colored pencils in moleskine sketchbook
hat man in oregon... whew! what a trip he had - he's just now feeling rested up!
one of the roads that i took to salem was rt. 58, which goes through the willamette national forest, past high mountain lakes and fast moving creeks. i stopped to gaze at the wondrousness of it all many times on the way up...
a totem pole in a park in oakridge, oregon, the last of my stops before getting on I-5 near eugene.
i saw so many incredible flowers every day that i was gone. the two that always stopped me in my tracks were the lavender roses
and the orange azaleas. i mean really...
i brought this chair back for my art table... i think it was a piano stool at one time - it swivels!
and these... i was absent mindedly feeling the softness of a pillowcase in a vintage/antique shop when a lightbulb went off - here was the perfect fabric for journal making! it's so soft and so fine, like the finest egyptian cotton or brushed sheeting. my next books will be made with these...
i went here , where i got this eraser, some yupo 'paper', and a turquoise green oil pastel. this eraser is *the best*! the main thing that i love erasers for is lifting and blending, and this one is great for that, as well as completely removing pencil lines.
i worked in my moleskine when i had a chance...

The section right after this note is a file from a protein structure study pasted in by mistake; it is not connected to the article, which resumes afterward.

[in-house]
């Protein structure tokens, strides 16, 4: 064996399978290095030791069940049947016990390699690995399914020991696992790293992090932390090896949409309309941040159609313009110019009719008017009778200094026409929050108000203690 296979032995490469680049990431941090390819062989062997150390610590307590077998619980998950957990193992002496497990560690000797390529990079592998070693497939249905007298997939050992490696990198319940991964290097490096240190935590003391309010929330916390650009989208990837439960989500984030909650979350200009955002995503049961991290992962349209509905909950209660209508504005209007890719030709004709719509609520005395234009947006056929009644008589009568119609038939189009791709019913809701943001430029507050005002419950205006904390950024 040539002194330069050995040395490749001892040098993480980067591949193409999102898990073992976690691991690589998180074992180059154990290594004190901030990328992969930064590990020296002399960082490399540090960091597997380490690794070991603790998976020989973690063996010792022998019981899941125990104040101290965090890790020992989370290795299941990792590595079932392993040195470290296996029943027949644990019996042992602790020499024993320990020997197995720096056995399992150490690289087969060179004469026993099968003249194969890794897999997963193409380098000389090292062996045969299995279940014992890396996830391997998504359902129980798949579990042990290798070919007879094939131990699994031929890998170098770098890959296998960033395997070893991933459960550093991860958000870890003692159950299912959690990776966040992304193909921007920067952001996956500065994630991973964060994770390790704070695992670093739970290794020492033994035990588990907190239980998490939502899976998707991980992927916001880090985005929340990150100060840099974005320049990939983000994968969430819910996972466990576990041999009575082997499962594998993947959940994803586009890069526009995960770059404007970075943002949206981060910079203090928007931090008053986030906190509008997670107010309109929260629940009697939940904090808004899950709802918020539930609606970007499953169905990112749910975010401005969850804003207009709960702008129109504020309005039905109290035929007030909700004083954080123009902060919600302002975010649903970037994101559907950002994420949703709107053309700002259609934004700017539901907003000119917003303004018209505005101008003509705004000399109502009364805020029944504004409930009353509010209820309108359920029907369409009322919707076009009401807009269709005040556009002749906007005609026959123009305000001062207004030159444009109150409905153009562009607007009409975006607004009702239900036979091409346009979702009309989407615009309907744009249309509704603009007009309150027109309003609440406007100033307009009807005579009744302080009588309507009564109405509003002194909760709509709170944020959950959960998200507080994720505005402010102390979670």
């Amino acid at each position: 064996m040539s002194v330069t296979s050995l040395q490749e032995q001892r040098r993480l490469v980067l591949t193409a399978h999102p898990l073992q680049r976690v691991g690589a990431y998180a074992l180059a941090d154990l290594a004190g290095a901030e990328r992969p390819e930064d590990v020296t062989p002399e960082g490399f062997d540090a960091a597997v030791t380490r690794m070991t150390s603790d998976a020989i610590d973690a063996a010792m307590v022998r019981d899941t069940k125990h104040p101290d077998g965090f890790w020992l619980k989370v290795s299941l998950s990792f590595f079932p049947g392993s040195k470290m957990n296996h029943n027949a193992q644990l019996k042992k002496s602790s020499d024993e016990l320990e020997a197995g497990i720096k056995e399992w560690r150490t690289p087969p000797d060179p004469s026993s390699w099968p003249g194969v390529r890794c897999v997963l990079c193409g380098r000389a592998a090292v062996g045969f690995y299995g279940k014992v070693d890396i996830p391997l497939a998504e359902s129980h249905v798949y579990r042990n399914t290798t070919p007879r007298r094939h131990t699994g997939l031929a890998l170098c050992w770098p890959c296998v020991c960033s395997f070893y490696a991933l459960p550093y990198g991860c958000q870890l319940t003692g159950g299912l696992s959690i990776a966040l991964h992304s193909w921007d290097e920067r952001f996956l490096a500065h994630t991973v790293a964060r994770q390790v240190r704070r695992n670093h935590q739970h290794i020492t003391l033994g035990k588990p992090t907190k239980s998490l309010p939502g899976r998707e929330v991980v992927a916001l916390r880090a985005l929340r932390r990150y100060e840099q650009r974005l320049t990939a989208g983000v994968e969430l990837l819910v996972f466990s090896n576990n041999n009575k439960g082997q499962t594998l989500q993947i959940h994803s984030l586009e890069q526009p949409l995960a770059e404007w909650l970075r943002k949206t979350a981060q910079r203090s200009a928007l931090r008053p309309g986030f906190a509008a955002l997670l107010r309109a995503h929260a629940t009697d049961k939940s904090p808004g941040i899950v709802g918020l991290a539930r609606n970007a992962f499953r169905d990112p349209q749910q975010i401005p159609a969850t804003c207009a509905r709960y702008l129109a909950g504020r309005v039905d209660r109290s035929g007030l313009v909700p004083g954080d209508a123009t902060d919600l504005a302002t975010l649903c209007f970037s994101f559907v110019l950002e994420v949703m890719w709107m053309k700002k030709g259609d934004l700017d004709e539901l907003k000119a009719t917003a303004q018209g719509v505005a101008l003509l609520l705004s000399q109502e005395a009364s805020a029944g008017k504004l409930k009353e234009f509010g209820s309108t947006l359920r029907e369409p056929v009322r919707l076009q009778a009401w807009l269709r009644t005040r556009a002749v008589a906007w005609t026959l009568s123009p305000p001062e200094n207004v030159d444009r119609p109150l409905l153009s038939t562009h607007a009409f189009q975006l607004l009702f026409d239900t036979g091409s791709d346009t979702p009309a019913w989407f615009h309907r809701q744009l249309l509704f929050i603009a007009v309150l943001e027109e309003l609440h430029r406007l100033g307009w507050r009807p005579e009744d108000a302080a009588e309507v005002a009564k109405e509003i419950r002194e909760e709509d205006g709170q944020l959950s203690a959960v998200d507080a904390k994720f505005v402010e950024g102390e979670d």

this was on a postcard that i found in the art store. oh! i'd love to touch this sculpture! michele's website is here.
since i've been back i've been slowly starting to work in regina... i added plaster cloth to the page on the left (regina is on the back of this page).
this is an image transfer from one of my photos - i used my new inktense pencils for all of the color here. i'm just learning how to use them, but i can see right off the bat that they have great potential for coloring/tinting image transfers. once they're dry the color really is permanent so you can brush gel medium (or whatever) right over them.
thank you everyone for your kind comments in my last post!
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"There are flowers everywhere for those who wish to see them."
inktense pencils, colored pencils, oil pastels, acrylic paint, matte gel medium on muslin
these men with hats are awfully nice to draw... and they seem so somehow solid, don't they? the inktense bird is underneath him - i ordered about 25 more colors yesterday from dick blick. they're reasonably priced online, only $1.21 each. ha! now i need a case for them! maybe i should call 1 - 800 - 4CP - HELP. ; )
by the time this goes up i'll be in oregon, visiting friends. i'm taking my pocket moleskine, colored pencils and a glue stick. that oughta hold me for a few days...
the sun is shining!
acrylic paint, oil pastels, colored pencils, matte gel medium on muslin
'regina' was the name of a journal with a funky red fabric closure in my etsy shop; she was there for a couple of weeks before i decided to take her out and use her for my next journal. i felt that she might be a journal that only a mother could love! so saturday night i was painting away on the face above, not sure what i was going to do with it, but it fit and felt right in only one place - 'regina'. the next day i sewed it in there, even though i'm not finished in my other journal, feeling a little puzzled as to why this face had to go there. and all at once i knew! this is regina, showing up to grace her journal!! oh! i was smiling!
earlier i'd stamped her name on the back... this may well have been all she needed to show up...
watercolors, oil pastels, matte gel medium on muslin